4 things that will cost less in 2013
While the price of food and other essentials continues to climb, some costs are bucking the trend.
This post comes from Kelli B. Grant at partner site MarketWatch.
Experts say some items and expenses are bucking the trend, and may actually be cheaper in the new year. In some cases, the drop is due to evolving technology and increased competition. In others, shoppers are making choices that may result in lower bills -- without leaving them feeling deprived.
In particular, the cost of these four essentials may seem less daunting in 2013:
Used-car values have been on an upswing in recent years, with lower supply from fewer leases and inventory cleared out by 2009's federal Cash for Clunkers program.
But after peaking in 2011, used-car prices have begun to ebb again. "Consumers shopping for a used car will find that pricing will be more affordable in 2013 than in 2012," says Alec Gutierrez, senior market analyst for Kelley Blue Book.
He expects prices to be 1% to 2% lower by the first quarter, and 3% to 4% lower by the end of 2013. Many cars in the new used-car supply will be recent off-lease returns.
Drivers in the market for a new car may also see some savings, although that opportunity is more about the ability to downsize than falling prices. Compacts and subcompacts in the $25,000-and-under category are getting more features typically found in full-size and luxury cars, Gutierrez says.
"That's part of what's been driving additional sales in the smaller-car segments," he says. The category also includes a few hybrids, such as the popular $20,000 Toyota Prius C.
The cable bill itself isn't getting any cheaper. Prices for expanded basic service rose 5.4% in 2011 from the year before, according to the Federal Communications Commission. But there may be less need to pony up for a subscription.
Talk of cord-cutting -- ditching paid television subscriptions in favor of a combination of free and inexpensive streaming options -- has been on the rise in recent quarters, as providers like Netflix and Amazon.com gain more partnerships to stream movies and television shows. During the third quarter of 2012, providers lost an estimated 127,000 subscribers, according to reports from research firm Sanford C. Bernstein, after losing 400,000 in the second quarter.
But experts say the trend isn't yet an option for everyone. Live sports aren't always available for streaming, nor are many TV shows -- especially those on premium channels.
It has become cheaper and easier for manufacturers to make large flat-screens, which has steadily pushed set prices down.
Average prices for 32-inch sets have dropped nearly 50% since 2010, from $600 to just below the $300 mark, says Mike Fridgen, the chief executive of price-comparison site Decide.com.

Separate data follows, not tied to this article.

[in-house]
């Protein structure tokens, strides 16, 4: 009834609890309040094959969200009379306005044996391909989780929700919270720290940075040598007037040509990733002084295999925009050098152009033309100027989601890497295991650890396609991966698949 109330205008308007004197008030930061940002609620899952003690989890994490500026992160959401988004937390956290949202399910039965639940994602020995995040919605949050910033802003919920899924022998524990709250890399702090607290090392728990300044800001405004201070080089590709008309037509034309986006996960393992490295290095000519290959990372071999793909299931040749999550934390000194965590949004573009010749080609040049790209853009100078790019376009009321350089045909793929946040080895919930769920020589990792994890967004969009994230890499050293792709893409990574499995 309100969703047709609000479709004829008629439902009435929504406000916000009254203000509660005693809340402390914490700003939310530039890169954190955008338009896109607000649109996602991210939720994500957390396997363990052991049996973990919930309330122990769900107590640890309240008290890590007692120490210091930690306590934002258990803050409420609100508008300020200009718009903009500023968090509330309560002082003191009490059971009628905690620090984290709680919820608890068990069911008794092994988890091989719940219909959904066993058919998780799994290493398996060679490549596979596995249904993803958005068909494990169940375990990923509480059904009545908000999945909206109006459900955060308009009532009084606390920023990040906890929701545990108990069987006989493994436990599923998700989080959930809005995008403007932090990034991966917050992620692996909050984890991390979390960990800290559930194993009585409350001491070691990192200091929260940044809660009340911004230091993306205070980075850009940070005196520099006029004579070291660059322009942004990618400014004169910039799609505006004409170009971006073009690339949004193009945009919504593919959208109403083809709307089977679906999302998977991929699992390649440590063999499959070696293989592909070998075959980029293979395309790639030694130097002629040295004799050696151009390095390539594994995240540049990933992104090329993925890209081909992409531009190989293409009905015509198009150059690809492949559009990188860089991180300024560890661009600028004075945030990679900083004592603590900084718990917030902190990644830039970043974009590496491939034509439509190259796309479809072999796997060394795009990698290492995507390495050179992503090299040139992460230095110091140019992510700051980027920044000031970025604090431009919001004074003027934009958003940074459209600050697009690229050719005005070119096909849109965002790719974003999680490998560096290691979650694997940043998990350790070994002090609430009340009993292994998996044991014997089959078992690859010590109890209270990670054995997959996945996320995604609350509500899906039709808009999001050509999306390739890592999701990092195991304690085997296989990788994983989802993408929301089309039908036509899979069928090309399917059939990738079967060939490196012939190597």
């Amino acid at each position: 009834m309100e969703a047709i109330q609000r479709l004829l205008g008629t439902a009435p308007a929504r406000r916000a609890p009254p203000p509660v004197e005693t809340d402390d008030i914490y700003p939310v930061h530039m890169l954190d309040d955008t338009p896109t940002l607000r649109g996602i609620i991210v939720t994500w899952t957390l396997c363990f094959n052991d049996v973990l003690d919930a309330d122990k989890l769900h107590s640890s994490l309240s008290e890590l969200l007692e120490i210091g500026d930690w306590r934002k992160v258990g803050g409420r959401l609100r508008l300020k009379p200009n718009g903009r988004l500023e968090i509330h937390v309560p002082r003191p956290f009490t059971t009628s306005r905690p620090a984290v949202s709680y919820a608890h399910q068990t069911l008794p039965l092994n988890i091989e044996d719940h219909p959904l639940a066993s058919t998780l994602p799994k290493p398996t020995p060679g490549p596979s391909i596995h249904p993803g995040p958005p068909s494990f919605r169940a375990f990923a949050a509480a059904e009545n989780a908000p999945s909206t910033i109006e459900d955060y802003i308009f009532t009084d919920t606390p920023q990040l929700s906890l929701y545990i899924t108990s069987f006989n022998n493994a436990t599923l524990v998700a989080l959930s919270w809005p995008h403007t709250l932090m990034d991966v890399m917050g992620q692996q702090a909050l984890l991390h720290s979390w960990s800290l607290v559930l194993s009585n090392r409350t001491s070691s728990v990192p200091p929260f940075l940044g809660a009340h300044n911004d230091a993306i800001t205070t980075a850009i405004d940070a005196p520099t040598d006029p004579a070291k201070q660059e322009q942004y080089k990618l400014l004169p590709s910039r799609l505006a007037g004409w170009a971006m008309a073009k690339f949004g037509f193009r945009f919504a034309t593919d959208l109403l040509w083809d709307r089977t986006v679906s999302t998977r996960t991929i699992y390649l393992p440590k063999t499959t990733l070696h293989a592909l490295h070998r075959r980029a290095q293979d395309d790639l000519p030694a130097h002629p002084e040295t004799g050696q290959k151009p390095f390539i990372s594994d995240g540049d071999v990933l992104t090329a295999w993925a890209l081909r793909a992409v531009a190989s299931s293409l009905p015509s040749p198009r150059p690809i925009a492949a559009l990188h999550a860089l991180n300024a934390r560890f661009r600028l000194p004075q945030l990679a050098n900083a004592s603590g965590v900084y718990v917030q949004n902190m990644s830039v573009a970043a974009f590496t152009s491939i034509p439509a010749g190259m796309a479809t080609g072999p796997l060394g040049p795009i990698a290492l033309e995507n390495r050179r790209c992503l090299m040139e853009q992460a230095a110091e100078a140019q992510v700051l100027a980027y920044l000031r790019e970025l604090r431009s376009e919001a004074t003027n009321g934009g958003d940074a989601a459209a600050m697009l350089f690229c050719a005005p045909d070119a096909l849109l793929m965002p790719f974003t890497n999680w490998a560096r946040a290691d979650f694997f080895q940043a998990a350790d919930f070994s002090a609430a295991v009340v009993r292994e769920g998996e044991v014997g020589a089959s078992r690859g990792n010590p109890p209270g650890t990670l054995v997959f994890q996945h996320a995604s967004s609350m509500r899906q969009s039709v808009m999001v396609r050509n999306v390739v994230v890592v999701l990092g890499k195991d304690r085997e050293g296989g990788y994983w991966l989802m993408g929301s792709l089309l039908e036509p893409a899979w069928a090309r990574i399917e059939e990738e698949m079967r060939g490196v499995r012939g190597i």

Fewer consumers are in the market for a new TV, and the competition among manufacturers and retailers is likely to fuel further drops, he says. Global demand for new TV sets fell 4% this year and is expected to stay flat for 2013, according to DisplaySearch, a division of research firm NPD Group.
But surprisingly, falling prices may spur consumers to spend more -- on a bigger set. The $600 budget that in 2010 might have bought you a 32-inch set would today be enough to get one measuring 40 to 55 inches, depending on the brand.
Prices for electronic editions already often edge out their print counterparts. Barnes & Noble, for one, sells the novel "Gone Girl" in hardcover for $14.34 and as an e-book for $12.99. The gap could widen in 2013.
In recent months, four publishers reached settlements with the Justice Department in a lawsuit alleging that they and Apple had conspired to raise e-book prices. (Apple and the fifth publisher named in the suit, Macmillan, will continue to litigate, according to the DOJ.)
The settlements give retailers more pricing flexibility. Deeper discounts are likely to pop up on current best-sellers and trendy topics, says Peter Hildick-Smith, president of consulting firm Codex Group.
As more people opt to buy tablets instead of e-readers, though, consumers may not buy as many e-books. "What we find is when someone has a tablet only, they're spending a lot less time reading books on it," says Hildick-Smith.
E-reader owners spend five hours a week reading on the device, according to Codex Group. But iPad owners spend two hours per week reading books and 72 minutes reading newspaper and magazine tablet editions.
More on MarketWatch and MSN Money:
to make it clearer, I have to pay for a package of channels I don't want just to get a couple Ido want. A la carte and paying for what I do want would be nice....
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